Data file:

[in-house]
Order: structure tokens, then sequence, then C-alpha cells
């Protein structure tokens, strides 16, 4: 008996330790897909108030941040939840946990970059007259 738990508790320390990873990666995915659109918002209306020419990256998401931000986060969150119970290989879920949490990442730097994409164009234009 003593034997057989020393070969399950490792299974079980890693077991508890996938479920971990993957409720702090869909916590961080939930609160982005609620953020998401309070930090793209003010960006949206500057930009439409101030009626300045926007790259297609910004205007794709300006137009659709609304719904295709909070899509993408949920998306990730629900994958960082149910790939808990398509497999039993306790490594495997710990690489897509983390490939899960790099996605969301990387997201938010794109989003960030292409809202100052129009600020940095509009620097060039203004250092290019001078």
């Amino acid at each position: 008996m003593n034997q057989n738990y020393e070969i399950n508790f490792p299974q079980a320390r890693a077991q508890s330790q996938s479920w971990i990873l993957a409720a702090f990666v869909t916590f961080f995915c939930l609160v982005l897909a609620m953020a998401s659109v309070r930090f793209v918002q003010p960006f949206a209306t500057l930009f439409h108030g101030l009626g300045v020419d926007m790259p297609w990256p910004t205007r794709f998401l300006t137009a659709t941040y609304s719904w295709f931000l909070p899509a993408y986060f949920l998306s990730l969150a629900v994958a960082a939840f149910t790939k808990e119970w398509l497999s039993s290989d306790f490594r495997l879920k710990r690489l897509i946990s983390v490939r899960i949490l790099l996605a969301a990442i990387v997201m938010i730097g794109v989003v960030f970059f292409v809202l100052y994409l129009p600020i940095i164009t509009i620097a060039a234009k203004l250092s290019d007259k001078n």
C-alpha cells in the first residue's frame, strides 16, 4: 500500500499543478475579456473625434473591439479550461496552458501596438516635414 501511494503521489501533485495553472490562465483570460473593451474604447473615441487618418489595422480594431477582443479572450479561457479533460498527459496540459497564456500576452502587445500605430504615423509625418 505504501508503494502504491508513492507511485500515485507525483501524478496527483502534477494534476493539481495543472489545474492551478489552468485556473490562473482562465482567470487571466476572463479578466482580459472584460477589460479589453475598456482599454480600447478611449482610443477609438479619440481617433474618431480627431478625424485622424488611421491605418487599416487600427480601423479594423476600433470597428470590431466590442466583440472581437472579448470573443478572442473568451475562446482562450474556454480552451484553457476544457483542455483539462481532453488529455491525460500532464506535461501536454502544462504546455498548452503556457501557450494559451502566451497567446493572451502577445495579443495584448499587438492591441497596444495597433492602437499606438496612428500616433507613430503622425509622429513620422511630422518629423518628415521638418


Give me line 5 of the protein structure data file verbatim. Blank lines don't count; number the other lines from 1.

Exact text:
C-alpha cells in the first residue's frame, strides 16, 4: 500500500499543478475579456473625434473591439479550461496552458501596438516635414 501511494503521489501533485495553472490562465483570460473593451474604447473615441487618418489595422480594431477582443479572450479561457479533460498527459496540459497564456500576452502587445500605430504615423509625418 505504501508503494502504491508513492507511485500515485507525483501524478496527483502534477494534476493539481495543472489545474492551478489552468485556473490562473482562465482567470487571466476572463479578466482580459472584460477589460479589453475598456482599454480600447478611449482610443477609438479619440481617433474618431480627431478625424485622424488611421491605418487599416487600427480601423479594423476600433470597428470590431466590442466583440472581437472579448470573443478572442473568451475562446482562450474556454480552451484553457476544457483542455483539462481532453488529455491525460500532464506535461501536454502544462504546455498548452503556457501557450494559451502566451497567446493572451502577445495579443495584448499587438492591441497596444495597433492602437499606438496612428500616433507613430503622425509622429513620422511630422518629423518628415521638418